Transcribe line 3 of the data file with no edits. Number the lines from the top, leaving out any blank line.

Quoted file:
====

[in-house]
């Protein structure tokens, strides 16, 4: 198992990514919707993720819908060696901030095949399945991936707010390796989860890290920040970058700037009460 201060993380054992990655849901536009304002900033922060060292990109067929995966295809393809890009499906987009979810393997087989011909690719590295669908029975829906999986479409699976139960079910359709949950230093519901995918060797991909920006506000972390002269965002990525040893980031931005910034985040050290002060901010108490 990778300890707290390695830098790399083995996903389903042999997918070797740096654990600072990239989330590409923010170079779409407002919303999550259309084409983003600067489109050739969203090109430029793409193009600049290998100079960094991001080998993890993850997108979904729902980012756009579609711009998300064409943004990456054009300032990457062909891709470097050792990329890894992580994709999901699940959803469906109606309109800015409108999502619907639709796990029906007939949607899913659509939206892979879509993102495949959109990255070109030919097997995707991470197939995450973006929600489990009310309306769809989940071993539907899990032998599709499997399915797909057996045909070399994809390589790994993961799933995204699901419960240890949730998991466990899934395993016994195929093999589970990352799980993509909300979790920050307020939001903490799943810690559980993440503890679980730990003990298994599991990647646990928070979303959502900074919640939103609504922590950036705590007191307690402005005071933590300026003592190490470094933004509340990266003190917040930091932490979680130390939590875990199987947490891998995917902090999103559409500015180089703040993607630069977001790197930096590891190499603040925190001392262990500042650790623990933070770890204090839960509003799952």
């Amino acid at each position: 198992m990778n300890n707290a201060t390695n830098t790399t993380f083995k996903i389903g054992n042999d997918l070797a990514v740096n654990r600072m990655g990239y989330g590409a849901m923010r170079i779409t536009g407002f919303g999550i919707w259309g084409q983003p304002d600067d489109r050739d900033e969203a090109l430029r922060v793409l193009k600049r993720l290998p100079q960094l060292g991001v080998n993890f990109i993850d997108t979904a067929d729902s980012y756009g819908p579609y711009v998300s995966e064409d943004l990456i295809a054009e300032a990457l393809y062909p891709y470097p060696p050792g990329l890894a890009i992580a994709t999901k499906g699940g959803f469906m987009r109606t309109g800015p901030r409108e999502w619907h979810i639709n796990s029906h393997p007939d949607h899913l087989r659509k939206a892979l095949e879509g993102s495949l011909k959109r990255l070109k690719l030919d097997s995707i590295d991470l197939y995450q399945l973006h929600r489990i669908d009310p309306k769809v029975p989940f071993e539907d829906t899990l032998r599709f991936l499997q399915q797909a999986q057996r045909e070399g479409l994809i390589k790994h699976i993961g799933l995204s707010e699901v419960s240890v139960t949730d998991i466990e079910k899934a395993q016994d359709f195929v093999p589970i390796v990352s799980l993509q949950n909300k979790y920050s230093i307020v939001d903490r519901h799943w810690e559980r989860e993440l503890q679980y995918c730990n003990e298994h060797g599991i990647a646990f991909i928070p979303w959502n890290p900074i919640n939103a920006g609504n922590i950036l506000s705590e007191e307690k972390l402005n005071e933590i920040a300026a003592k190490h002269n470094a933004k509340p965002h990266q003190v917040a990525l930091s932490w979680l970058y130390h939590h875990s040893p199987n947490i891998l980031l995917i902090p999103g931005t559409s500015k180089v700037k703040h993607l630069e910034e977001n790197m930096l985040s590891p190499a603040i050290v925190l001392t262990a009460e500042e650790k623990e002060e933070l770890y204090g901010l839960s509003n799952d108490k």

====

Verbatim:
């Amino acid at each position: 198992m990778n300890n707290a201060t390695n830098t790399t993380f083995k996903i389903g054992n042999d997918l070797a990514v740096n654990r600072m990655g990239y989330g590409a849901m923010r170079i779409t536009g407002f919303g999550i919707w259309g084409q983003p304002d600067d489109r050739d900033e969203a090109l430029r922060v793409l193009k600049r993720l290998p100079q960094l060292g991001v080998n993890f990109i993850d997108t979904a067929d729902s980012y756009g819908p579609y711009v998300s995966e064409d943004l990456i295809a054009e300032a990457l393809y062909p891709y470097p060696p050792g990329l890894a890009i992580a994709t999901k499906g699940g959803f469906m987009r109606t309109g800015p901030r409108e999502w619907h979810i639709n796990s029906h393997p007939d949607h899913l087989r659509k939206a892979l095949e879509g993102s495949l011909k959109r990255l070109k690719l030919d097997s995707i590295d991470l197939y995450q399945l973006h929600r489990i669908d009310p309306k769809v029975p989940f071993e539907d829906t899990l032998r599709f991936l499997q399915q797909a999986q057996r045909e070399g479409l994809i390589k790994h699976i993961g799933l995204s707010e699901v419960s240890v139960t949730d998991i466990e079910k899934a395993q016994d359709f195929v093999p589970i390796v990352s799980l993509q949950n909300k979790y920050s230093i307020v939001d903490r519901h799943w810690e559980r989860e993440l503890q679980y995918c730990n003990e298994h060797g599991i990647a646990f991909i928070p979303w959502n890290p900074i919640n939103a920006g609504n922590i950036l506000s705590e007191e307690k972390l402005n005071e933590i920040a300026a003592k190490h002269n470094a933004k509340p965002h990266q003190v917040a990525l930091s932490w979680l970058y130390h939590h875990s040893p199987n947490i891998l980031l995917i902090p999103g931005t559409s500015k180089v700037k703040h993607l630069e910034e977001n790197m930096l985040s590891p190499a603040i050290v925190l001392t262990a009460e500042e650790k623990e002060e933070l770890y204090g901010l839960s509003n799952d108490k």